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Jesus left teaching and gave us lessons from his life to show us how to live here on earth. The example of the Centurion encourages us to have faith that we can exercise authority over the world, the flesh and the devil. The church should be able to bring God’s power into situations where the enemy is having a field day; this does happen at certain times and in certain places, but we have to admit that the overall record is not good.

However, there is one aspect of the Christian life where Christians seem to be in complete control and that is the conduct of worship. Is it possible that the church’s general inability to exercise power out in the world could be connected to its unwillingness to let go of its control of its own worship? Most church leaders will probably answer this question in the negative, they believe that they can make all the decisions on style, content, format, etc. when their church family come together to praise God. These decisions are usually based on what the leaders believe will please the people, drawing from traditions, aesthetic considerations, the desire to entertain,… basically the ‘things of men‘ (Matthew 16:23). There is no doubt that some worship is acceptable by God, and other forms of worship are an anathema to him. Old Covenant worship was carefully proscribed in the Law and we have many of the rules and regulations in the Books of Exodus, Numbers, Leviticus and Deuteronomy. In the New Covenant we are to be led by the Holy Spirit, but worship seems to be the hardest place for him to take control.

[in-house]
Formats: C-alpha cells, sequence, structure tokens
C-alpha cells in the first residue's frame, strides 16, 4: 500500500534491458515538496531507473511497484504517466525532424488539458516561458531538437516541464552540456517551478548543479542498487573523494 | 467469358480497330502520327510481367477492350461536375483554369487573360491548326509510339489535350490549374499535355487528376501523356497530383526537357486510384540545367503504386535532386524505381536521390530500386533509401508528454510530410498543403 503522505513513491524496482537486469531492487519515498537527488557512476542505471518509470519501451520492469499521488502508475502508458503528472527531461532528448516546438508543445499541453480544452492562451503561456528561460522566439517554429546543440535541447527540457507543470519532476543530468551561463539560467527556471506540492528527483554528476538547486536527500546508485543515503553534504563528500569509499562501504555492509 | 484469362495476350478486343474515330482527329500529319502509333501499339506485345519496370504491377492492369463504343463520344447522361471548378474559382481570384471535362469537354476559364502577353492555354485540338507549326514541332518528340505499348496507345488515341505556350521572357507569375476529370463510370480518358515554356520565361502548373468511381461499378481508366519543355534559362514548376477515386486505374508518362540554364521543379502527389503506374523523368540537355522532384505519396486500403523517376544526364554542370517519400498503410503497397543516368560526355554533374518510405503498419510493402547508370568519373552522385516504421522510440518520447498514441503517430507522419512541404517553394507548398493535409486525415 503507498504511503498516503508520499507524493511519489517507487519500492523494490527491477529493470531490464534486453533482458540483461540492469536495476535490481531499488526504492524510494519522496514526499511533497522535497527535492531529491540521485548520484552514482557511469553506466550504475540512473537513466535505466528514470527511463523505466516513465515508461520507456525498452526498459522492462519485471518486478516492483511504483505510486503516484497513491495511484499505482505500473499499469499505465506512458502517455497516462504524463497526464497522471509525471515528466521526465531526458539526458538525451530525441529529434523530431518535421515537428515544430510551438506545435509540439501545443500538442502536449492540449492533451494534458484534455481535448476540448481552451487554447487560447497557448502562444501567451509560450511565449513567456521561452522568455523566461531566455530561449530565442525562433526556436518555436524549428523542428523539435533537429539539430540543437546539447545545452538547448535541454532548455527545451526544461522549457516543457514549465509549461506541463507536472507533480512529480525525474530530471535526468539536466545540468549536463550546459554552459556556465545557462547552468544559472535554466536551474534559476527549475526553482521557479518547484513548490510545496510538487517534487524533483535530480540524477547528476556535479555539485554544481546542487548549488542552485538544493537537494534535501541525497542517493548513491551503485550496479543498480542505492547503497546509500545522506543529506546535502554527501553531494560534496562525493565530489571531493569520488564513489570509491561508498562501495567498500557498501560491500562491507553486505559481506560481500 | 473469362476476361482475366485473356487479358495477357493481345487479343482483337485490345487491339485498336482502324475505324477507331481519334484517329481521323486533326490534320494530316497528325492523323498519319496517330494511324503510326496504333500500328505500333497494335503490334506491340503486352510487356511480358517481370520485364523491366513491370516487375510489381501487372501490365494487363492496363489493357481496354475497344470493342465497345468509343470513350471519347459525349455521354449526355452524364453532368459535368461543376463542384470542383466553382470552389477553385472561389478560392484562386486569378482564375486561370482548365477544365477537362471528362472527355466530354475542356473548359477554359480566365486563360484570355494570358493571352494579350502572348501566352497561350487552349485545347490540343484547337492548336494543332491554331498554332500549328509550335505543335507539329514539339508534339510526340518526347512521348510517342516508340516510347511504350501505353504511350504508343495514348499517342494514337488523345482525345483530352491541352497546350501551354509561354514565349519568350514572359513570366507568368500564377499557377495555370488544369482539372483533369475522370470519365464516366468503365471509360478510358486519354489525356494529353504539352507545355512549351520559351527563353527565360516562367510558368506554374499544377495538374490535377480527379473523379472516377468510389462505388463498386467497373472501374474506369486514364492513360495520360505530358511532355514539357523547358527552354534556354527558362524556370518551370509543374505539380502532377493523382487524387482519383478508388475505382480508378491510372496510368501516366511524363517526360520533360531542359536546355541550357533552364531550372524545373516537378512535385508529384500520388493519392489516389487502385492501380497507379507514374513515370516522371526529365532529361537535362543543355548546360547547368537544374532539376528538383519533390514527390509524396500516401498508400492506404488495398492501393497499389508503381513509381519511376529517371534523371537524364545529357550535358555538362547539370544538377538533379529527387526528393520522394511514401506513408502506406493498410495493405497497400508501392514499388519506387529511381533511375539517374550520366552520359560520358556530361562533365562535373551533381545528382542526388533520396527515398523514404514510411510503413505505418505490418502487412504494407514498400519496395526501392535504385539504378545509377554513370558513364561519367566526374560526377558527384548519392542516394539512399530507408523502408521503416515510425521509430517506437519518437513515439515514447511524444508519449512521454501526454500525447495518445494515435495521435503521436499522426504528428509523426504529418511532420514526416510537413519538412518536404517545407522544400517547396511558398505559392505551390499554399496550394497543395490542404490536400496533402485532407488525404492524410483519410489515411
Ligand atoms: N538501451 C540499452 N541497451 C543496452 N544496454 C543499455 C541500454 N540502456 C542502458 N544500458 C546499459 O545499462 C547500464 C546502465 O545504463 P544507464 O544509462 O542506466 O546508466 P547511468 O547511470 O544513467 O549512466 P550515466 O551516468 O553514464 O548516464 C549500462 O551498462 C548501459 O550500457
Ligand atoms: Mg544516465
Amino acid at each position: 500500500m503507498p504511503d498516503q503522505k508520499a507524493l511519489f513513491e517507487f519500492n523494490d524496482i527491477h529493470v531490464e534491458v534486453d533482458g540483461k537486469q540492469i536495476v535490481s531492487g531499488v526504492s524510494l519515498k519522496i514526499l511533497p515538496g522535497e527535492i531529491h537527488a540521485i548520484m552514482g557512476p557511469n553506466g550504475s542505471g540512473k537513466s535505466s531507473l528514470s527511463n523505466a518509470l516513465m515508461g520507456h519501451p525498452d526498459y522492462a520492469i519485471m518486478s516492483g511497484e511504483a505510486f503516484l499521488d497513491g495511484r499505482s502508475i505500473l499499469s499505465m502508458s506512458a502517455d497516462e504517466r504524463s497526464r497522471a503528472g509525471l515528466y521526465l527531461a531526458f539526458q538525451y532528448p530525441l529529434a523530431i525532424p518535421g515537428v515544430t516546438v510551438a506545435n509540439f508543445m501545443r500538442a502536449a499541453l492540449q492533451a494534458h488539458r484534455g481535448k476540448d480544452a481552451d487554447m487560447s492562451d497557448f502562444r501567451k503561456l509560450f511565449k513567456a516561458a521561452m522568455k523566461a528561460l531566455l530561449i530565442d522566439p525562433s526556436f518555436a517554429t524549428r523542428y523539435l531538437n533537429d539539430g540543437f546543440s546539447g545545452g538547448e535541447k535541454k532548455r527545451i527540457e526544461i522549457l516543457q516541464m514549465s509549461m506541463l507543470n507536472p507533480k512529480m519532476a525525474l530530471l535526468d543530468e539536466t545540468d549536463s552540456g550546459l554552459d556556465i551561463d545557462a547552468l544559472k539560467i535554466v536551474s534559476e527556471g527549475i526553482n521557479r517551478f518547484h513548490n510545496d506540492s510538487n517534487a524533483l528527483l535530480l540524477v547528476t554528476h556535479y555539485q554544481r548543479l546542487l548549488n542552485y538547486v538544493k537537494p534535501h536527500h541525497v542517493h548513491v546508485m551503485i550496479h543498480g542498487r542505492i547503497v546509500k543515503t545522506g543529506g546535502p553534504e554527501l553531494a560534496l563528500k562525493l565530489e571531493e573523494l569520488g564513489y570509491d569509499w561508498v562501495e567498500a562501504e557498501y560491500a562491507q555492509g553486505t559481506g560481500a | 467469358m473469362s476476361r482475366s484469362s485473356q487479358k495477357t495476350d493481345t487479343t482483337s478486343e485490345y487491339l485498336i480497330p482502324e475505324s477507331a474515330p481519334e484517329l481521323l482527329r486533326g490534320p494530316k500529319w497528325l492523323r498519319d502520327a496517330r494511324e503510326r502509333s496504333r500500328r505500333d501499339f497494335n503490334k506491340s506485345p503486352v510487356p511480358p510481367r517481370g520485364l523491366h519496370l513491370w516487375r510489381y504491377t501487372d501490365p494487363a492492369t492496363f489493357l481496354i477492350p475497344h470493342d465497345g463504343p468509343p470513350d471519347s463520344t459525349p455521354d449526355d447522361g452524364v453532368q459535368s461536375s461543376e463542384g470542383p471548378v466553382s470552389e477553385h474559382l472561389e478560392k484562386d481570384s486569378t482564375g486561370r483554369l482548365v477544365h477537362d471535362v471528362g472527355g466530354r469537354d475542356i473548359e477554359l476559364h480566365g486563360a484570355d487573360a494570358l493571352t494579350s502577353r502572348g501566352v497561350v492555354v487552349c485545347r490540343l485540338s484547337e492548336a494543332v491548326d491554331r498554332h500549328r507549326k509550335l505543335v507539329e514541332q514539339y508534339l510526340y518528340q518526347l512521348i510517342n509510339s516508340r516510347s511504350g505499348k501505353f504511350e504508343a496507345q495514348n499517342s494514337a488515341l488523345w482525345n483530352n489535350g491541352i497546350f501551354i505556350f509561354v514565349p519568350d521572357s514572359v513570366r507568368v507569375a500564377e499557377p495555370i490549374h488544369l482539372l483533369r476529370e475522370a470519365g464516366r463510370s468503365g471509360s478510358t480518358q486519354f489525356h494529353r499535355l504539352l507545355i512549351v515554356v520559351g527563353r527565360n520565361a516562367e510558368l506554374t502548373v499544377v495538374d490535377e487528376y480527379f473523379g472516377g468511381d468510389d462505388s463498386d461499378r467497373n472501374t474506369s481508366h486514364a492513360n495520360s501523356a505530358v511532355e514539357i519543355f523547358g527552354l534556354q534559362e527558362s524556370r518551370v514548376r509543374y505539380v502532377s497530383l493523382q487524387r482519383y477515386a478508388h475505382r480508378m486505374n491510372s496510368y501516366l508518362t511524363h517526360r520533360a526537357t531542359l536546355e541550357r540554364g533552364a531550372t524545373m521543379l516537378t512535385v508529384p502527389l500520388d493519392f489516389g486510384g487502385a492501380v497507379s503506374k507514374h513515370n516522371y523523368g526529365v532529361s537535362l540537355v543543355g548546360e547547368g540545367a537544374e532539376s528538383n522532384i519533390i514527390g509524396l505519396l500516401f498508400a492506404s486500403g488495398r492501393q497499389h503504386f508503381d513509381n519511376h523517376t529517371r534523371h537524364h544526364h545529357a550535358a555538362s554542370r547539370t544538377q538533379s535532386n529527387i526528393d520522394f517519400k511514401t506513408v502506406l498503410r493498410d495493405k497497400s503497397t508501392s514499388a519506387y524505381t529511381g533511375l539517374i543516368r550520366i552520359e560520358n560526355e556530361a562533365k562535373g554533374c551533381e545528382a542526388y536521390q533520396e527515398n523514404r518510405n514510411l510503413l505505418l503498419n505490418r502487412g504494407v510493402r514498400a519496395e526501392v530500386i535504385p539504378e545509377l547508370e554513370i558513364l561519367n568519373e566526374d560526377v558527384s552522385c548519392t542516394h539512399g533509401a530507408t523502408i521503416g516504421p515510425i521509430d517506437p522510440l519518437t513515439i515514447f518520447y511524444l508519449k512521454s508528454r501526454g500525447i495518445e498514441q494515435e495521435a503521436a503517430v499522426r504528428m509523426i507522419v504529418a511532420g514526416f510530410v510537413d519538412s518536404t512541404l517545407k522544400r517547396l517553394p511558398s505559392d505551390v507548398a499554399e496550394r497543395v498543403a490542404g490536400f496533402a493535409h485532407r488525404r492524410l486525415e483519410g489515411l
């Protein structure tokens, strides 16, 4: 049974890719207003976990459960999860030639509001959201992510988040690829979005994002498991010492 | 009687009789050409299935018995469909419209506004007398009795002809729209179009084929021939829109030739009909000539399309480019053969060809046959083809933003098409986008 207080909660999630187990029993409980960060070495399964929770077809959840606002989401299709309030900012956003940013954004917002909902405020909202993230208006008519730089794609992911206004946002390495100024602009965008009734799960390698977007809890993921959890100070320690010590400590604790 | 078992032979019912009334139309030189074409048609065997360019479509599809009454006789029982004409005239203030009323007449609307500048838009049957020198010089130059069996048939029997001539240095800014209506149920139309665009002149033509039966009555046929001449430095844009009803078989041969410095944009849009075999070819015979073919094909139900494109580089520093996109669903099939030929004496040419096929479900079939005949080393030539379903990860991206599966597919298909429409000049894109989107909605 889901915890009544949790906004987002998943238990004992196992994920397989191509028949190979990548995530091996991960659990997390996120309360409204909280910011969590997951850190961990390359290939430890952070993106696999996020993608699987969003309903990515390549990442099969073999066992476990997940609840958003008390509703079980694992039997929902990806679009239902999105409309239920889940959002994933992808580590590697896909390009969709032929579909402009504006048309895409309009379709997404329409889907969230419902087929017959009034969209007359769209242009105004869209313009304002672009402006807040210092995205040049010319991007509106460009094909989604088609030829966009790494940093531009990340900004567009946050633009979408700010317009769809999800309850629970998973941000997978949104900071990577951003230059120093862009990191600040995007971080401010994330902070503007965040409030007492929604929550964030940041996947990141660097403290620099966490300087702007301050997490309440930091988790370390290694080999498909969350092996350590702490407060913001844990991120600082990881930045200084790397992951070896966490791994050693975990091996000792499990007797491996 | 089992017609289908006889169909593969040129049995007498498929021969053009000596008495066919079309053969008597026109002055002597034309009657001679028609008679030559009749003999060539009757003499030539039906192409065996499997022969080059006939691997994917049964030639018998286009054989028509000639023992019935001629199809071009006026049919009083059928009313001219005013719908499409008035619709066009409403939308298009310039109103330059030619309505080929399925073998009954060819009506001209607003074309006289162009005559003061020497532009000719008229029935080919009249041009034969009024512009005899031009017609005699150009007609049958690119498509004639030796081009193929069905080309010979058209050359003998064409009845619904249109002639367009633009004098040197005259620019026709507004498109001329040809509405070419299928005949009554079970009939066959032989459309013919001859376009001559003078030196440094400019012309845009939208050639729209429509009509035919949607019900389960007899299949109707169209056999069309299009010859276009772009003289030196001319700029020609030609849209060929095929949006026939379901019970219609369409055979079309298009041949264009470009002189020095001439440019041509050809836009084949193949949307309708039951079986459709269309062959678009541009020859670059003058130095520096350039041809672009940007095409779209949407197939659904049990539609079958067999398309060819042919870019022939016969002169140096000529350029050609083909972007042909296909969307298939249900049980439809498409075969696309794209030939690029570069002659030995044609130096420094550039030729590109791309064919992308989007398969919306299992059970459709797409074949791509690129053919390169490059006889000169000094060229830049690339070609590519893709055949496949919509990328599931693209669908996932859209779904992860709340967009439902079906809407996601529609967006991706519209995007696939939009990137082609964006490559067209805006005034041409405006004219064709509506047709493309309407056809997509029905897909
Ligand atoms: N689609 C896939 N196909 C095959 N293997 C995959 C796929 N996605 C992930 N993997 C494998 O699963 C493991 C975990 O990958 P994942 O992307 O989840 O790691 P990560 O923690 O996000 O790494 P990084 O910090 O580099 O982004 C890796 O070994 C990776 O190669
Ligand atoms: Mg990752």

There is a fascinating connection between two passages in the Bible that makes this clear: the Golden Calf and the Day of Pentecost. These two are connected by these factors, which cannot just be coincidences:

  • They are both acts of worship; on the Day of Pentecost the people in Jerusalem reported “…we hear them speaking the great things of God in our own languages.” (Acts 2:11)
  • Days before they made the Golden Calf, the leader (Moses) had gone up, was covered with a cloud and was in the presence of God (Exodus 24:15-18). Just before the Day of Pentecost, the leader (Jesus) had gone up, was covered with a cloud and was in the presence of God (Acts 1:9, John 20:17). In each case the second-in-command (Aaron, Peter) was left in charge.
  • Following the worship of the Golden Calf, about 3000 were killed (Exodus 32:28); at the end of the events on the Day of Pentecost about 3000 were born again and baptised (Acts 2:41).

This last point makes it clear that we are to embrace all that happened at Pentecost, and to firmly reject everything about the worship of the Golden Calf. This is certainly not a matter of finding a compromise between them, we are meant to go to this one extreme.

The vital difference between these two events is that, at Sinai, the worship was pre-planned to please the people:

…the people assembled about Aaron and said to him, “Come, make us a god who will go before us;… Then all the people tore off the gold rings which were in their ears and brought them to Aaron. He took this from their hand, and fashioned it with a graving tool and made it into a molten calf; and they said, “This is your god, O Israel, who brought you up from the land of Egypt.” Now when Aaron saw this, he built an altar before it; and Aaron made a proclamation and said, “Tomorrow shall be a feast to the LORD.” (Exodus 32:2-5 NASB)

whilst the Day of Pentecost turned into a spontaneous praise service, as the unbelievers in Jerusalem recognised.

Another contrast happened on the mount of Transfiguration. When Jesus was revealed in his transplendent glory to Peter, James and John, Peter’s mind ran down the tram lines of the worship tradition he was used to:

Peter said to Jesus, “Lord, it is good for us to be here. If you wish, I will put up three shelters—one for you, one for Moses and one for Elijah.” (Matthew 17:4)